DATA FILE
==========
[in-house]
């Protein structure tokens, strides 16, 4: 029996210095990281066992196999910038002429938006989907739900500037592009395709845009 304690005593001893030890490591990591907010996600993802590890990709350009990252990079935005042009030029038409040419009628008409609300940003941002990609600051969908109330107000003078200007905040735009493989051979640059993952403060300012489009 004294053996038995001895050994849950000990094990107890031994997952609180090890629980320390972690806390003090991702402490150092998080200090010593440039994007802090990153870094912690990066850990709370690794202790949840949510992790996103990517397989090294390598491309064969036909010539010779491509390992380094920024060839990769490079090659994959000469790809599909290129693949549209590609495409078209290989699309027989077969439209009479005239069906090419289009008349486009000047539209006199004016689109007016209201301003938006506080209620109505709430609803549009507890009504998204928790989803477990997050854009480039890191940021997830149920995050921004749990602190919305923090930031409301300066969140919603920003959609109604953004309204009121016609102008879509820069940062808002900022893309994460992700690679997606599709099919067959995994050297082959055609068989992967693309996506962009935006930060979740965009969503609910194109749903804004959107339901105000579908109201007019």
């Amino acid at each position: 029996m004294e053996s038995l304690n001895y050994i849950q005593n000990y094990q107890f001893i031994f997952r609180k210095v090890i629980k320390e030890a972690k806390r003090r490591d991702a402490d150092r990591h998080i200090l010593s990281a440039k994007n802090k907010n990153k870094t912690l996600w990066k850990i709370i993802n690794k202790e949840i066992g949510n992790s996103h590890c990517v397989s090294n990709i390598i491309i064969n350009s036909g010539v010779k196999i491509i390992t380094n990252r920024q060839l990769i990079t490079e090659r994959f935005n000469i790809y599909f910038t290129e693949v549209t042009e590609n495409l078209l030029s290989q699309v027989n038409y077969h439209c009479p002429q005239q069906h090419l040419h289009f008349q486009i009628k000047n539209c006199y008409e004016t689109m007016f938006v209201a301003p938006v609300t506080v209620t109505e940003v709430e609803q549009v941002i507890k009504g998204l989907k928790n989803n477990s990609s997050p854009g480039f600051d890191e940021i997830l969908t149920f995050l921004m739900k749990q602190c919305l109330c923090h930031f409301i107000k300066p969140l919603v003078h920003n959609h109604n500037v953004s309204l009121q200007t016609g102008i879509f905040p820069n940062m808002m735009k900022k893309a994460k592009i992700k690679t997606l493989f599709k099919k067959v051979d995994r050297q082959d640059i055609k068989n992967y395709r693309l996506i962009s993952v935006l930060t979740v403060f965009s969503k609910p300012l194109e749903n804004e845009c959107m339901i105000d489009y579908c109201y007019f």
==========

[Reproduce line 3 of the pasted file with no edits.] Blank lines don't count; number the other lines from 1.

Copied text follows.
């Amino acid at each position: 029996m004294e053996s038995l304690n001895y050994i849950q005593n000990y094990q107890f001893i031994f997952r609180k210095v090890i629980k320390e030890a972690k806390r003090r490591d991702a402490d150092r990591h998080i200090l010593s990281a440039k994007n802090k907010n990153k870094t912690l996600w990066k850990i709370i993802n690794k202790e949840i066992g949510n992790s996103h590890c990517v397989s090294n990709i390598i491309i064969n350009s036909g010539v010779k196999i491509i390992t380094n990252r920024q060839l990769i990079t490079e090659r994959f935005n000469i790809y599909f910038t290129e693949v549209t042009e590609n495409l078209l030029s290989q699309v027989n038409y077969h439209c009479p002429q005239q069906h090419l040419h289009f008349q486009i009628k000047n539209c006199y008409e004016t689109m007016f938006v209201a301003p938006v609300t506080v209620t109505e940003v709430e609803q549009v941002i507890k009504g998204l989907k928790n989803n477990s990609s997050p854009g480039f600051d890191e940021i997830l969908t149920f995050l921004m739900k749990q602190c919305l109330c923090h930031f409301i107000k300066p969140l919603v003078h920003n959609h109604n500037v953004s309204l009121q200007t016609g102008i879509f905040p820069n940062m808002m735009k900022k893309a994460k592009i992700k690679t997606l493989f599709k099919k067959v051979d995994r050297q082959d640059i055609k068989n992967y395709r693309l996506i962009s993952v935006l930060t979740v403060f965009s969503k609910p300012l194109e749903n804004e845009c959107m339901i105000d489009y579908c109201y007019f």